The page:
Primary/Extended Day Curriculum


Practical Life

The practical life curriculum is, in many ways, the foundation of the Montessori method, providing practical experience in those activities that are required to enable us to care for ourselves, others, and our environment, and to be good stewards of the Earth. The activities forming the practical life curriculum also prepare the children for concurrent or later work in mathematics, reading, writing, and socialization. The need to make choices and use coordinated movements to accomplish a task leads the child toward self-regulation and self-control. The ultimate lesson is concentration, because without it, nothing else is possible.

At the primary level, the practical life curriculum focuses on physical skills, including gross and fine motor development, and activities that promote order, concentration, control and independence. Sorting, pouring, cleaning, and preparing simple foods are some of these activities. The child is taught many different aspects of the fundamental tasks of caring for him-or herself, caring for the environment, socializing with others (manners, grace and courtesy), and nutrition and food preparation.



The sensorial curriculum is the key to knowledge in the Montessori classroom. It builds on the foundation of the practical life curriculum, and prepares children to move into academic work by developing observation and problem-solving skills. The sensorial materials are designed to develop skills that help young children learn how to think, reason, observe, compare, make decisions, and better appreciate their world. Students learn to distinguish and differentiate sounds, colors, shapes and sizes, weight, temperature, and texture, and begin to explore letter formation.



The cultural curriculum includes the study and exploration of the areas of history, geography, physical sciences, botany, and zoology.

The young child is introduced to these studies through age-appropriate materials and activities designed to spark interest in the world and its diverse people, animals, and plants. In addition to learning about the world we live in, the curriculum strives to foster and nurture the young child’s curiosity, encourage exploration, and develop observation skills. History includes study of cultures and traditions, celebrations, famous people, and introduction of concepts of time and the calendar. These areas of inquiry are tied into geography studies, including planets, the globe and the continents. As the focus moves from one continent to another during the year, the students are able to connect their knowledge of the physical location and features of each continent with the culture, food, and celebrations of its people.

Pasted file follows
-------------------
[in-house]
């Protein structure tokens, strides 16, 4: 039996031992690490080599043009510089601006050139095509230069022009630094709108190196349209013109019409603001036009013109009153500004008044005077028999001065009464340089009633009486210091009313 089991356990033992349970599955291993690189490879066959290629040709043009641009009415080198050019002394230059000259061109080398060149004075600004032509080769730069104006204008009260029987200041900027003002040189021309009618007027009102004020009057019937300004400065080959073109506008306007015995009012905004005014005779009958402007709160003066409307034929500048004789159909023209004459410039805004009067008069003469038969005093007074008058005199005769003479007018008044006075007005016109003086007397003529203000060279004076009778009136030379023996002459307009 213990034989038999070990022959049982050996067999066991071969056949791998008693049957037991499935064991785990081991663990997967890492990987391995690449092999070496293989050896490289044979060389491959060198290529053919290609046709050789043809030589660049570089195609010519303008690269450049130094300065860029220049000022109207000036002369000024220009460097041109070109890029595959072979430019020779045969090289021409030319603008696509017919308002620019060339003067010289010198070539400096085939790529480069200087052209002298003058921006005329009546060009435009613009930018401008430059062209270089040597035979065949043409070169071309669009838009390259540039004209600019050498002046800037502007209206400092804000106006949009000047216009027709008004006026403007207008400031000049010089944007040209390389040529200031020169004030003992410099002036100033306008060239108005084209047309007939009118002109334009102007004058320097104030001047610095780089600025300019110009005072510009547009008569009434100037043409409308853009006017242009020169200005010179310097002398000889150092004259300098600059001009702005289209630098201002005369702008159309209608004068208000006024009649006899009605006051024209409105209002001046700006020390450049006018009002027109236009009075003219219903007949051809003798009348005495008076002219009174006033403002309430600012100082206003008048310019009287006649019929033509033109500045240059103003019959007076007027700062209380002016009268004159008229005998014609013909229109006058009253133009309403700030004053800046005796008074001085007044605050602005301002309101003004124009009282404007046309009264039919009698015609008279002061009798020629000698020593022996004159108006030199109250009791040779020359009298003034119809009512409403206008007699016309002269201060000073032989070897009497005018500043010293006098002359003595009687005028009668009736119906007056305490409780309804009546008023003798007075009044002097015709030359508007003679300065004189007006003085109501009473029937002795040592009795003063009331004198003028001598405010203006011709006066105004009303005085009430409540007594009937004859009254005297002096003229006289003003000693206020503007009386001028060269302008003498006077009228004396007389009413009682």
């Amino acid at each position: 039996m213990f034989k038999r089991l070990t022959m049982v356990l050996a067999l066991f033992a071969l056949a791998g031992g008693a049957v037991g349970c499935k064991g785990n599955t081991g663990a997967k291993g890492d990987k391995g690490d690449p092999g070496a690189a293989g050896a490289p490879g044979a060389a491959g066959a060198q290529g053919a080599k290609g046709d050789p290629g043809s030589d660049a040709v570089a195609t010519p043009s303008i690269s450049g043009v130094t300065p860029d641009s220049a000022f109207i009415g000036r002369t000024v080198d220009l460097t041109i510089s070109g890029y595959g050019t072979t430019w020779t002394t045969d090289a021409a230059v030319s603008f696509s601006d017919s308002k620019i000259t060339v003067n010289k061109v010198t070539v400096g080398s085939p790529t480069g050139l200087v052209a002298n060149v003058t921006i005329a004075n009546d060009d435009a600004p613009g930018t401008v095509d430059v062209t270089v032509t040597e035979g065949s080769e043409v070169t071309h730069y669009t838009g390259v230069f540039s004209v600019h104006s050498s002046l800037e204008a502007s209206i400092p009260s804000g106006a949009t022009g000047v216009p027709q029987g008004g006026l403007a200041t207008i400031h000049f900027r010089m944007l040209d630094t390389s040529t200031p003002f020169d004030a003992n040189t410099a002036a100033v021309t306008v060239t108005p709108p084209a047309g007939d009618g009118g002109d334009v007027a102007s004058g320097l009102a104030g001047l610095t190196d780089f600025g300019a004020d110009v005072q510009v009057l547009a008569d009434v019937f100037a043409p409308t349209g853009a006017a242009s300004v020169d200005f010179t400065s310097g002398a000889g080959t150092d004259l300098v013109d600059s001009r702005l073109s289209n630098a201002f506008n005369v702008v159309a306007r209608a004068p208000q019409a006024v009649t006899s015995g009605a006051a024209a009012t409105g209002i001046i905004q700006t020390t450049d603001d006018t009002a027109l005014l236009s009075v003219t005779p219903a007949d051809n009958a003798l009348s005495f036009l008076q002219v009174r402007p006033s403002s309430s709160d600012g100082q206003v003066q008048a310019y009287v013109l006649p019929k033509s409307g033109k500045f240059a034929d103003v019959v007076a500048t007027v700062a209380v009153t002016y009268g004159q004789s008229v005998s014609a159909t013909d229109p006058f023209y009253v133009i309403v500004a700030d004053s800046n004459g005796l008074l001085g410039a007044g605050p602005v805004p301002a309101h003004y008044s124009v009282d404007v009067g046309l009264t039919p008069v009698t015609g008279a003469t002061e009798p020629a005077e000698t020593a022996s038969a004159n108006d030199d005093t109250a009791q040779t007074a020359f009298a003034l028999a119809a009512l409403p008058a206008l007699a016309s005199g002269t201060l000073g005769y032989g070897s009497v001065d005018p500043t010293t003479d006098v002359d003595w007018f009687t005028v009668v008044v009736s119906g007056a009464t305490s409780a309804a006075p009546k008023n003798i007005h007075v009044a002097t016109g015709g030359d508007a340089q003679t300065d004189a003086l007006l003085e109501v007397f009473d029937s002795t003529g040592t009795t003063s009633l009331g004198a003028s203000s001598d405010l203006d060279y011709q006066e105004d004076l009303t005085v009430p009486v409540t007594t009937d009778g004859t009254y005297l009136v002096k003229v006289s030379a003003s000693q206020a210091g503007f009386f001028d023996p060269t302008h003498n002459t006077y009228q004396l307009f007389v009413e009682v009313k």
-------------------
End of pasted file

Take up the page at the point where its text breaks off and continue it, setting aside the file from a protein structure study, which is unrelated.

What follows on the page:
During the primary years, the children also explore the areas of physical science (the elements, the seasons, magnetism, and the physical properties of matter), botany (plant care, seeds and growth, and life cycles), and zoology (animal care, habitats, and ecology). These subjects are not taught in the abstract – not only are field trips plentiful, but many classrooms have animals that the children care for, and in the spring, seeds are planted and gardens tended with much enthusiasm and delight.




Children are learning language long before entering the classroom. Using their own tools of hearing, vision and speech, children absorb information about the languages used around them. During the first two years of primary, children prepare themselves for language study by working with materials that refine auditory, oral, visual, and sensory/motor skills, all of which are necessary for reading and writing. Language spans every other area as an integrated source of preparation for further learning.

Specific preparatory activities in the auditory area include conversation, identifying sounds, storytelling, poetry (rhymes and fingerplays), auditory discrimination, and listening skills. Visual preparation includes pattern recognition, matching and sorting activities. Materials that improve motor skills, such as eye-to-hand coordination, strengthening of the hand, and manuscript and cursive writing, are also utilized. Analysis (in preparation for reading) begins with phonogram sounds and blends, and moves to reading words using phonics and contextual clues. Other areas addressed include vocabulary of objects, attributes and actions; the function of words (progressing to the introduction of nouns and verbs); and beginning writing.



Maria Montessori proposed that logical thought stems from the human mind’s ability to organize and categorize information. The other powers of the mind, such as memory, imagination, and abstraction, develop from the power of order. This is the basis for including math in the curriculum for 3 – 6 year olds. The purpose of the math curriculum is to help children develop their thought processes, not to teach math facts. With hands-on materials, students make discoveries as they move from the concrete tot he abstract through manipulation, experimentation, and invention. Concepts introduced and explored include counting, visual recognition of quantity and symbol, the decimal system and the concept of 10, visual recognition of 1 to 1000, and concrete manipulation of counting materials from 1 – 1000, and an introduction of the four operations (addition, subtraction, multiplication and division) using concrete, manipulative materials.